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FLORSHEIM v. SCHILLING.

decided: November 10, 1890.

FLORSHEIM
v.
SCHILLING.



APPEAL FROM THE CIRCUIT COURT OF THE UNITED STATES FOR THE NORTHERN DISTRICT OF ILLINOIS.

Author: Lamar

[ 137 U.S. Page 65]

 MR. JUSTICE LAMAR delivered the opinion of the court.

This is a suit in equity brought in the Circuit Court of the United States for the Northern District of Illinois, by Simon Florsheim and Thomas H. Ball against Gustav Schilling, for the alleged infringement of letters patent Nos. 238,100 and 238,101, the first of which was for an "improvement in corsets," and the second for an "improvement in elastic gores, gussets, and sections for wearing apparel," both of which were issued to the complainants February 22, 1881, on applications filed, respectively, August 12, and July 16, 1880, the invention in each purporting to have been made by the complainant Florsheim.

The material parts of the specification in No. 238,100 and its claims, are as follows:

"The object I have in view is such an improvement upon the corset shown in the patent granted November 25, 1879, to Gustav Schilling and myself, that while the same will possess all of the advantages obtained by the use of the covered and grouped metal spiral springs it will allow an easier and more equal expansion of the entire corset, will adapt itself more perfectly to the form of the wearer, and will better supply the popular want, in that it will have means for lacing the corset at the back. The improved corset also includes a better and cheaper method of securing the springs and forming the groups, whereby the elastic sections can be stitched in place on a machine without interfering with the springs, and the elasticity of the sections cannot be injured by the stitching.

"My invention consists in the peculiar means for accomplishing this object, as fully hereinafter explained, and pointed out by the claims.

[ 137 U.S. Page 66]

     "In the accompanying drawings, forming a part hereof, figure 1 is a view of the corset in position from the front; Fig. 2, a similar view from the rear; Fig. 3, an elevation of a portion of one side of the corset, showing one of the elastic side sections; Fig. 4, a detail view, showing the preferred way of arranging and forming the springs of a group, one side of the covering cloth being removed; and Fig. 5, a vertical section through a portion of one of the elastic side sections of the corset.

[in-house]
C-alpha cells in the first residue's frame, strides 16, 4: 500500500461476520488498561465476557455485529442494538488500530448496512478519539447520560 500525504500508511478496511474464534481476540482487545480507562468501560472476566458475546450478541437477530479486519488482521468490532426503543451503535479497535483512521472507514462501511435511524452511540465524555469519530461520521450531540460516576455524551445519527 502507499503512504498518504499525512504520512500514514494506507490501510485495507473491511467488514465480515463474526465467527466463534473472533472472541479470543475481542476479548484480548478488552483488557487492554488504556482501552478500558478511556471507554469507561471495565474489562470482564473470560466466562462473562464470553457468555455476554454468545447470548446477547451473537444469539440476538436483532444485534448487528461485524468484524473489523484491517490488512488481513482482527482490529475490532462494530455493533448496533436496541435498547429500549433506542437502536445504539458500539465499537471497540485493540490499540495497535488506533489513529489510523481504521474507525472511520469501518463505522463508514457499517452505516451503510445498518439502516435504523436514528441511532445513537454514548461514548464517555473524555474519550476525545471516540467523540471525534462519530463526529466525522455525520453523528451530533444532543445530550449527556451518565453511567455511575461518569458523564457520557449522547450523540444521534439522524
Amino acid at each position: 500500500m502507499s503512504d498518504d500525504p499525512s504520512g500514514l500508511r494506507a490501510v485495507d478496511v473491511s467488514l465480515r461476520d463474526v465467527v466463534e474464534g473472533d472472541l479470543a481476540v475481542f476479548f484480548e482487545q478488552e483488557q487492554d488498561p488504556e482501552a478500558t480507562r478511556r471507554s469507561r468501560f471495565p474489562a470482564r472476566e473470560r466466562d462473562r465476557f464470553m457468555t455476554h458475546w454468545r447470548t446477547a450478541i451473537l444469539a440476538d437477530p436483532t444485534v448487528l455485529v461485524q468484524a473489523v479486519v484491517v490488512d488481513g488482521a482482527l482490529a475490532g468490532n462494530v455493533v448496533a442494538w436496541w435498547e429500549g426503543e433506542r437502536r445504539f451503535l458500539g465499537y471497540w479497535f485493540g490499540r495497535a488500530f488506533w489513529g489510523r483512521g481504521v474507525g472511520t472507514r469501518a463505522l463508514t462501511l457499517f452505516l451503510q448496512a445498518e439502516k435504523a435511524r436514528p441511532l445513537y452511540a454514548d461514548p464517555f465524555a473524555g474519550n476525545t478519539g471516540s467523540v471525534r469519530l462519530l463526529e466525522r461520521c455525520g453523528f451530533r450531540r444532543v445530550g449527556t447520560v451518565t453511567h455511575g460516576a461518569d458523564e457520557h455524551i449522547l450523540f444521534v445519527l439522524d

"Like letters denote corresponding parts in all the figures.

"The corset is composed of two separate parts, A B, which are secured together at the front, as usual, by studs and loops, and at the back have eyelets for receiving lacings. The central sections C D, at the sides of the corset, which extend from under the arms down over the hips, instead of being made as usual, are constructed of two layers or thicknesses of cloth or other material, which thicknesses are sewed or woven together a portion of their width to form horizontal tubes which receive and cover small closely coiled spiral springs E, of metal. The pieces of cloth from which the sections C D are formed are considerably wider than such sections when completed, so that when puckered laterally they will be of the desired width. The tubes are located in the centre of the sections, and do not extend to the edges of the same, as seen in Fig. 4, so that margins will be left at the ends of the tubes, which margins are lapped with the adjoining sections of the corset and stitched thereto. The springs are arranged in groups, as shown, with puckered spaces of cloth, between such groups. The number of springs composing the groups will vary according to location, so as to give the requisite stiffness and elasticity. Thus, at the top and bottom of the elastic side sections the groups of springs should not be made so stiff as at the waist of the corset. The springs are passed through the tubes which are puckered over the springs to the desired extent. The springs terminate at the ends of the tubes and are secured to the thicknesses, so as to leave clear margins of unpuckered cloth outside of such springs. This is a great advantage over the construction shown in the patent before referred to, since it enables

[ 137 U.S. Page 67]